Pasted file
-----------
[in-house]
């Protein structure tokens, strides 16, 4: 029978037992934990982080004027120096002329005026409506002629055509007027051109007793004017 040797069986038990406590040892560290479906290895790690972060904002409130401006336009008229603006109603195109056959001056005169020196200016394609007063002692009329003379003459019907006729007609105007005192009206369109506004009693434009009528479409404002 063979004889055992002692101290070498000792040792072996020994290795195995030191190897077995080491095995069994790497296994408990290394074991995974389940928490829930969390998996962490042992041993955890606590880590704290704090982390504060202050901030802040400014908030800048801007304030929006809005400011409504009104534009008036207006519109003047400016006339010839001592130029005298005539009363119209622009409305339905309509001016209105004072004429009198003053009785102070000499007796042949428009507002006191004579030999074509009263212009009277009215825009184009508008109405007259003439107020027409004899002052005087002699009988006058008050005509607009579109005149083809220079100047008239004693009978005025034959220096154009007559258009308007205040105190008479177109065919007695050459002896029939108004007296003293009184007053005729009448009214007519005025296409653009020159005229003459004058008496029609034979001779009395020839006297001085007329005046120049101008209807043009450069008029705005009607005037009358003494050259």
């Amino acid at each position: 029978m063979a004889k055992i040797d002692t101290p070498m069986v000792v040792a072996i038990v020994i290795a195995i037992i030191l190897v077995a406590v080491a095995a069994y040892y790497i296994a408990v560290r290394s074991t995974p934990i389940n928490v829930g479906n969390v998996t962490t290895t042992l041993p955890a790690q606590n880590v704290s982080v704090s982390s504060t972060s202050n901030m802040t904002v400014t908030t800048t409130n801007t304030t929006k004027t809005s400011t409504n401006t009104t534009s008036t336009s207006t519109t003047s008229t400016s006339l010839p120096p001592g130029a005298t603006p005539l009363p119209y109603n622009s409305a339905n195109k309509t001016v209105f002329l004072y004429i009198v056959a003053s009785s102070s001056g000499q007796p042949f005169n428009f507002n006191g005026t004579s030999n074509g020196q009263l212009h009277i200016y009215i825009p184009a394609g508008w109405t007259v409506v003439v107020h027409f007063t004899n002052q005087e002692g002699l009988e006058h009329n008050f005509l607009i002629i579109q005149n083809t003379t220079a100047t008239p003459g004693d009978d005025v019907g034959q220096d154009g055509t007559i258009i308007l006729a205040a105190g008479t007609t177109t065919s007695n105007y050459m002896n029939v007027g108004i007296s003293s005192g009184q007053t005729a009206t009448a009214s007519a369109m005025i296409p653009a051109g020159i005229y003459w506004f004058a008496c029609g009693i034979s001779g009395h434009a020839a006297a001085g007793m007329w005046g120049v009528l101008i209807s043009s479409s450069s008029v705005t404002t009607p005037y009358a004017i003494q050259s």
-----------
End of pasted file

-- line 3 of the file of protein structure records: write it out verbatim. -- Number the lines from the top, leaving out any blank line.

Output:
């Amino acid at each position: 029978m063979a004889k055992i040797d002692t101290p070498m069986v000792v040792a072996i038990v020994i290795a195995i037992i030191l190897v077995a406590v080491a095995a069994y040892y790497i296994a408990v560290r290394s074991t995974p934990i389940n928490v829930g479906n969390v998996t962490t290895t042992l041993p955890a790690q606590n880590v704290s982080v704090s982390s504060t972060s202050n901030m802040t904002v400014t908030t800048t409130n801007t304030t929006k004027t809005s400011t409504n401006t009104t534009s008036t336009s207006t519109t003047s008229t400016s006339l010839p120096p001592g130029a005298t603006p005539l009363p119209y109603n622009s409305a339905n195109k309509t001016v209105f002329l004072y004429i009198v056959a003053s009785s102070s001056g000499q007796p042949f005169n428009f507002n006191g005026t004579s030999n074509g020196q009263l212009h009277i200016y009215i825009p184009a394609g508008w109405t007259v409506v003439v107020h027409f007063t004899n002052q005087e002692g002699l009988e006058h009329n008050f005509l607009i002629i579109q005149n083809t003379t220079a100047t008239p003459g004693d009978d005025v019907g034959q220096d154009g055509t007559i258009i308007l006729a205040a105190g008479t007609t177109t065919s007695n105007y050459m002896n029939v007027g108004i007296s003293s005192g009184q007053t005729a009206t009448a009214s007519a369109m005025i296409p653009a051109g020159i005229y003459w506004f004058a008496c029609g009693i034979s001779g009395h434009a020839a006297a001085g007793m007329w005046g120049v009528l101008i209807s043009s479409s450069s008029v705005t404002t009607p005037y009358a004017i003494q050259s």